- Studying Law at Yale
- Our Faculty
Centers & Workshops
- Centers & Workshops
- The China Center
- Cultural Cognition Project
- Debating Law and Religion Series
- Global Health Justice Partnership
- Gruber Program for Global Justice and Women’s Rights
- Human Rights Workshop: Current Issues & Events
- Information Society Project
- John M. Olin Center for Law, Economics and Public Policy
- The Justice Collaboratory
- Abdallah S. Kamel Center for the Study of Islamic Law and Civilization
- Law, Economics & Organization Workshop
- Legal History Forum
- Legal Theory Workshop
- The Arthur Liman Public Interest Program
- Middle East Legal Studies Seminar
- The Oscar M. Ruebhausen Fund
- Orville H. Schell, Jr. Center for International Human Rights
- Robina Foundation Human Rights Fellowship Initiative
- The Solomon Center for Health Law and Policy
- Yale Center for Law and Philosophy
- Yale Center for Environmental Law and Policy
- Yale Law School Center for Global Legal Challenges
- Yale Law School Center for the Study of Corporate Law
- Yale Law School Center for the Study of Private Law
- Yale Law School Latin American Legal Studies
- Quinnipiac-Yale Dispute Resolution Workshop
- Workshop on Chinese Legal Reform
- Student Life
- YLS Today
- Info For
December 14, 2009
On a Sunday morning in early November, close to twenty law students, one fan, and one dog arrived at the playing fields near the Yale Bowl. Most of us had been up late the night before. Some of had spend Saturday night working on briefs, memos, clinic or journal work or any of the thousand other things Yale Law students are responsible for doing. Others took a night off and went out to one of New Haven’s many bars. Still, all of us were out at the fields taking batting and fielding practice before the Yale Graduate-Professional Intramural Softball Semifinals. We had had a great season, winning our division, but now it was time to see if that would translate to postseason success.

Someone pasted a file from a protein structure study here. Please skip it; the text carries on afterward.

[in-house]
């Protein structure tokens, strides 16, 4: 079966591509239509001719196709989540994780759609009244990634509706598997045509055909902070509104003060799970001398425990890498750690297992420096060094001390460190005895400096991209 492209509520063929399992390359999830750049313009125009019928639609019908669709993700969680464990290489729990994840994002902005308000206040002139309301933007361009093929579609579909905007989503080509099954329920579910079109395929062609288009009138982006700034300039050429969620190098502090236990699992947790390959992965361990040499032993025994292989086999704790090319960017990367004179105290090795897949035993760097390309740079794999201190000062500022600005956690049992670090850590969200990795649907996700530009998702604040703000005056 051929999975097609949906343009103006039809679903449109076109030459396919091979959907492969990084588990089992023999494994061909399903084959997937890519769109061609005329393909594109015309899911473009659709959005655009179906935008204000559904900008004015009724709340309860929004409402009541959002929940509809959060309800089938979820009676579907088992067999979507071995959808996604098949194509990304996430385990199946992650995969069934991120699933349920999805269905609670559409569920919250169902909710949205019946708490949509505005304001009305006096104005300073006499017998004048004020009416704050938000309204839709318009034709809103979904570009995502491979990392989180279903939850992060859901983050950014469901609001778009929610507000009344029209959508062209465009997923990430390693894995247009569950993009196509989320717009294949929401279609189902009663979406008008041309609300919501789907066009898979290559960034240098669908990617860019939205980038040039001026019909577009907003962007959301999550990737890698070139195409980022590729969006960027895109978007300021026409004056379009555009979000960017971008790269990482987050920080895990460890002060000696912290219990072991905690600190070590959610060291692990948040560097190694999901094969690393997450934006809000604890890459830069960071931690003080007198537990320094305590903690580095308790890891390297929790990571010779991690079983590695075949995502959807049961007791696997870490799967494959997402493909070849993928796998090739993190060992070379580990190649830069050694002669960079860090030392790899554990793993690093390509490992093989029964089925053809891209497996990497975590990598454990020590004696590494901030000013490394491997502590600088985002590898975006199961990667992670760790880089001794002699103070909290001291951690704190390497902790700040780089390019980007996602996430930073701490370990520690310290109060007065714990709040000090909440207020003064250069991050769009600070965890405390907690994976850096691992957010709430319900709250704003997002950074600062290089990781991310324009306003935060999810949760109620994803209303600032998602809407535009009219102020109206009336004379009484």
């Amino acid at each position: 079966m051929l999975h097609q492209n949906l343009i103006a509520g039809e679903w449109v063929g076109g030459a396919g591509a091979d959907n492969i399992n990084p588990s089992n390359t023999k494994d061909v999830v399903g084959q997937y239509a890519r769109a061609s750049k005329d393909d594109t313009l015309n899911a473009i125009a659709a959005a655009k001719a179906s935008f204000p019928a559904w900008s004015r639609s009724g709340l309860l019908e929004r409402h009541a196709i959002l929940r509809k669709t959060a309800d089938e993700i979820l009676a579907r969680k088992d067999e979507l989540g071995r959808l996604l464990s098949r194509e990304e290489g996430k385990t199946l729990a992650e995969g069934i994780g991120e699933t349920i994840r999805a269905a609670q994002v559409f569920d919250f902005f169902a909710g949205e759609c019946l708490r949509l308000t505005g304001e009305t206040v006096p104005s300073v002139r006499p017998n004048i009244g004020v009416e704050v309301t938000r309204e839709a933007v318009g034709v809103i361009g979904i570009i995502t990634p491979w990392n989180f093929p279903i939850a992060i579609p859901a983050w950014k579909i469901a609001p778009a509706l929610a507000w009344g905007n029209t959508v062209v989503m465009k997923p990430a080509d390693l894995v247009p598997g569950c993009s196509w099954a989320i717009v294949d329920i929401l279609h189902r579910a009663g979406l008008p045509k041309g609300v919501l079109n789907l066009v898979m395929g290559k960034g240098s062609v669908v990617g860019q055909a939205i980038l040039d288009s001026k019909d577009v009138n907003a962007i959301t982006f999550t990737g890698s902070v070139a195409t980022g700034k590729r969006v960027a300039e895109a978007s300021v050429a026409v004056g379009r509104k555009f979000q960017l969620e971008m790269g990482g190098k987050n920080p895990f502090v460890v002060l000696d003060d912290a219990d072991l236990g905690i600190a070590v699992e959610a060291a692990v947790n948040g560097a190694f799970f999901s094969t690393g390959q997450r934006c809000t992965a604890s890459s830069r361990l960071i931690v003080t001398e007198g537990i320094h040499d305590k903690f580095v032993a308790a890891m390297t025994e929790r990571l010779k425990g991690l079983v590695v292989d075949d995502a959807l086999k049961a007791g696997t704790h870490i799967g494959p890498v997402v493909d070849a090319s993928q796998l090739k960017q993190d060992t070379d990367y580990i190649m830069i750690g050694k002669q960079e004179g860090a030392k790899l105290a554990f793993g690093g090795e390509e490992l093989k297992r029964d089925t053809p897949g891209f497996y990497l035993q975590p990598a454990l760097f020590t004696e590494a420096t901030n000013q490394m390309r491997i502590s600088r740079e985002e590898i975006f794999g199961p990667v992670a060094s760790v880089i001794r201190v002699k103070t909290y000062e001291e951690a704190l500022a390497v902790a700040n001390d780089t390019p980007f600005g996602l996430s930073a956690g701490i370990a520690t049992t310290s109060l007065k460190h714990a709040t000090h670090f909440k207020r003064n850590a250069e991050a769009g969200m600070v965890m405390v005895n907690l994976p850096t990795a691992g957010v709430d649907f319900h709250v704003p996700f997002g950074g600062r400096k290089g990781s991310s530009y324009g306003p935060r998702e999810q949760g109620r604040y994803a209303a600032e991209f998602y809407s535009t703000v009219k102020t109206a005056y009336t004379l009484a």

After an inning and a half, it wasn’t looking very good. Our defense fell apart in the top of the second, putting us in a quick 12-0 hole. So our captain told us to relax and grab a drink from the cooler - the pressure was off and we could just have fun, and we did. We also played the best defense in our life, holding our opposition (the Yale School of Public Health) scoreless for the next five innings as our bats chipped away at their lead. When our first-baseman caught a bases-loaded pop out to end the top of the seventh and final inning, we were headed to the finals having won 13-12.
Unfortunately, we would lose in the finals the next week, but we all had a fantastic time and are looking forward to doing one better in the spring. To the athletically minded out there, we would love to have you here and there are plenty of outlets for your skills. Along with softball, Yale Law has two intramural soccer teams and a volleyball team in the spring and basketball and volleyball teams in the winter. You can also play on the Yale Rugby Team or on the Yale School of Management’s ice hockey team.
The weekend of November 21st was The Game, the 126th meeting between the Harvard and Yale football teams and probably the biggest Yale sporting event of the year (and the tailgates are ridiculous). But Yale Law students are more than just fans. The night before the football teams kick off, a team of YLS students challenged a team of HLS students in a basketball game benefiting both schools’ public interest summer funding programs. At halftime, the YLS faculty (led by a certain torts professor whose skills are legendary) traditionally dominates the HLS faculty in a game of their own – this year, the HLS faculty didn’t send a team: rumors suggested they were sick of being beaten. Then, on Saturday morning before the pregame parties began, the Yale Law Journal took down the Harvard Law Review in a muddy flag football game.
So if you’re into athletic endeavors, Yale Law is a great place to be. And since we would love to keep blowing out the Harvard teams and bringing home intramural championships, we would love to have you join us.